The former Kings forward and recently-hired assistant coach reflects on his playing career, dishes on his passion for teaching and much more.
An imposing low-post scorer throughout his career, Corliss Williamson spent two tenures totaling seven-and-a-half seasons in Sacramento, racking up 10.8 points and 3.8 rebounds per game in purple and black. The 6-foot-7 forward – who ranks 10th on the Sacramento-era points list (5,026) and is one of 13 Kings players to notch at least 40 points in a single game in the last 27 years – recorded career-highs with 17.7 points, 5.6 rebounds and 2.9 assists per game in 1997-98.
During his time in The River City, Williamson – the only two-time recipient of the Oscar Robertson Triple Double-Award – gained the utmost respect of coaches, teammates and fans for his professionalism and work ethic.
Prior to being selected 13th overall by the Kings in the 1995 NBA Draft, the two-time SEC Player of the Year led the Arkansas Razorbacks to three straight NCAA Tournament appearances, including the 1994 National Championship. The 2001-02 NBA Sixth Man of the Year later joined a select group of players who’ve reached the pinnacle of success in both the collegiate and professional ranks by helping lead the Detroit Pistons to the 2004 NBA title.
Upon retiring in 2007, Williamson joined the coaching ranks as an assistant at Arkansas Baptist College before being named head coach at the University of Central Arkansas in 2010. After winning a total of 13 games over his first two years with the Bears, he guided the team to a 13-17 record and the program’s first Southland Conference Tournament berth last season.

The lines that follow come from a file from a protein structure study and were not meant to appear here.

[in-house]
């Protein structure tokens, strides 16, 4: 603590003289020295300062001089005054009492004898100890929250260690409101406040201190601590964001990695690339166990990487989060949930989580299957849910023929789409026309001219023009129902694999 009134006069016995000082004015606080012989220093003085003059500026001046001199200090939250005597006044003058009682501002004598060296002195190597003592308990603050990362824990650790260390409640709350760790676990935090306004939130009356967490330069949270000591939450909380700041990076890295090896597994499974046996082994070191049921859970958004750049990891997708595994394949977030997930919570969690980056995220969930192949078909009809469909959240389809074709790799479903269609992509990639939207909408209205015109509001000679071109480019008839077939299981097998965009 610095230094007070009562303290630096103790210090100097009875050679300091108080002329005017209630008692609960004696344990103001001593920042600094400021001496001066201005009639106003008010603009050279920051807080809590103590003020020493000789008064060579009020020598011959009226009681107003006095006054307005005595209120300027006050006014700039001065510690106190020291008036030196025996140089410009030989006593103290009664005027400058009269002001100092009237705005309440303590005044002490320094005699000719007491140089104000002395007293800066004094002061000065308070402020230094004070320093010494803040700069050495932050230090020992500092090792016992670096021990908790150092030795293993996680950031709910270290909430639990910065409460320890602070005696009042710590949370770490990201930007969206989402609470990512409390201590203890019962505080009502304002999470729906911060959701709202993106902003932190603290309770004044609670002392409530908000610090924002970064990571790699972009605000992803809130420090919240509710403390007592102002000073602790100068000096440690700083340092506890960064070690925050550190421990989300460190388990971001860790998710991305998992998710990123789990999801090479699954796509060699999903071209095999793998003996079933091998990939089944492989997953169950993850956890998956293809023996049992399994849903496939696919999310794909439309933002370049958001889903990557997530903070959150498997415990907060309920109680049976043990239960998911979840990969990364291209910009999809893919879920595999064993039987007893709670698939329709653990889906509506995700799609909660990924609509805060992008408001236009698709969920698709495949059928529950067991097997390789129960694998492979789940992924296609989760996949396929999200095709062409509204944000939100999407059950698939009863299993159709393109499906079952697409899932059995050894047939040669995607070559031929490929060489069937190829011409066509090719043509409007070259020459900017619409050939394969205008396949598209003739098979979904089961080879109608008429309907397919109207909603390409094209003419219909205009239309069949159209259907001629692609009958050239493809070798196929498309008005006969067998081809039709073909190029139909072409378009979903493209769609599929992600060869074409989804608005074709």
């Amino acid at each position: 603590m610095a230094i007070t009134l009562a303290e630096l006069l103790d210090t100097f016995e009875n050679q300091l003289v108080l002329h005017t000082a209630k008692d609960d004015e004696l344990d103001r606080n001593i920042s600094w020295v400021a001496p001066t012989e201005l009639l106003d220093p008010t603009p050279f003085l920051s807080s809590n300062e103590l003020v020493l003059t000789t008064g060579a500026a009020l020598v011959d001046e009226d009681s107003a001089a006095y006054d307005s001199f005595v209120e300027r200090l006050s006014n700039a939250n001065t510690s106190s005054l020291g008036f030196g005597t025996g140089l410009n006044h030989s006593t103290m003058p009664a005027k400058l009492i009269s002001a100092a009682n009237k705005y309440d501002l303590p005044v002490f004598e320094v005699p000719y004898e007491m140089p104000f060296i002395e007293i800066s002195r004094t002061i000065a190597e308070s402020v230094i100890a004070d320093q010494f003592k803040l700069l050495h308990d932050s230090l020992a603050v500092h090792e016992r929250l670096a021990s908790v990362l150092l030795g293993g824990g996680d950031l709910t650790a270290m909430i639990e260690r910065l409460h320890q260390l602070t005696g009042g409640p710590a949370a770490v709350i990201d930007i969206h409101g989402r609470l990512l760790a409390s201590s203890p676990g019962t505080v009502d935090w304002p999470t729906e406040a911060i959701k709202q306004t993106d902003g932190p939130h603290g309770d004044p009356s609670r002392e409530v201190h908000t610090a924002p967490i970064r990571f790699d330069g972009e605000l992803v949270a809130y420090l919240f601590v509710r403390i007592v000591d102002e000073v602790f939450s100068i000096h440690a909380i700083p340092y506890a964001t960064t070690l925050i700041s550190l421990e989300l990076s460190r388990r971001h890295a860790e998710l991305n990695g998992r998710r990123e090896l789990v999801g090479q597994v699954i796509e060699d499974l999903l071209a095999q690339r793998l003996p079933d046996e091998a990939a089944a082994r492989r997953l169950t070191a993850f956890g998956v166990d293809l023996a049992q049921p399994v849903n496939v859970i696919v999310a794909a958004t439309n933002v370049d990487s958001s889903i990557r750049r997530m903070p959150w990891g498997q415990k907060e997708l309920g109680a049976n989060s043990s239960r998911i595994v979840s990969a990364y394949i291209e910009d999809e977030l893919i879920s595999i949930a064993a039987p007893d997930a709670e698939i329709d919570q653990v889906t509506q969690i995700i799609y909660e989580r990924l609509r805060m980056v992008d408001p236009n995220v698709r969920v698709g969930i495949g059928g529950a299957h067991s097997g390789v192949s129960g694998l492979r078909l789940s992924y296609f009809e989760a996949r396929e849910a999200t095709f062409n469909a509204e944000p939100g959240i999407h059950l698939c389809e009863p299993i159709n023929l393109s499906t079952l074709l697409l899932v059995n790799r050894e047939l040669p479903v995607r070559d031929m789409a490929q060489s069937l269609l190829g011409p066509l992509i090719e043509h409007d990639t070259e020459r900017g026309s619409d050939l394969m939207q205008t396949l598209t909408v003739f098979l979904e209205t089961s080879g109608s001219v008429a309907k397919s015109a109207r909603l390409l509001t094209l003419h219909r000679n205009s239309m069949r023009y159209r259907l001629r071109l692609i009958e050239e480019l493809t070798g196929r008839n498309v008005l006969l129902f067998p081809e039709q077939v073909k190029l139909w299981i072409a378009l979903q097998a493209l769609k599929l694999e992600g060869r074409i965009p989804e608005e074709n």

In a recent interview with Kings.com, the Kings assistant coach characterizes his new role and transition to the sidelines, reflects on his time in Sacramento and more.
What excites you most about the opportunity to coach in Sacramento?
“Having an opportunity to come back to my NBA hometown, where I cut my teeth as a rookie in Sacramento, is just an awesome feeling. Just the opportunity to be back in the NBA – the highest level of basketball to be able to coach – is exciting in itself.
“I had the opportunity to sit down and meet with (Head) Coach (Michael) Malone, (who) told me his vision and where he wanted to take the organization and how he wanted to change the culture of the team. (It was) in line with everything I believe in as a coach, my family was on board and it was hard to pass up this opportunity.”
Which areas do you anticipate focusing on as assistant coach?
“I know one of the areas I’m going to focus on is working with the big guys. I have a lot of knowledge from playing those positions and coaching them at the college level, so it’s definitely an area I know is going to be part of my responsibilities. I’m looking forward to it. I’m looking forward to any new challenge, and it’s an opportunity for me to step back from being a head coach to being an assistant and having a chance to learn some more.”
Which players are you looking forward to working with most?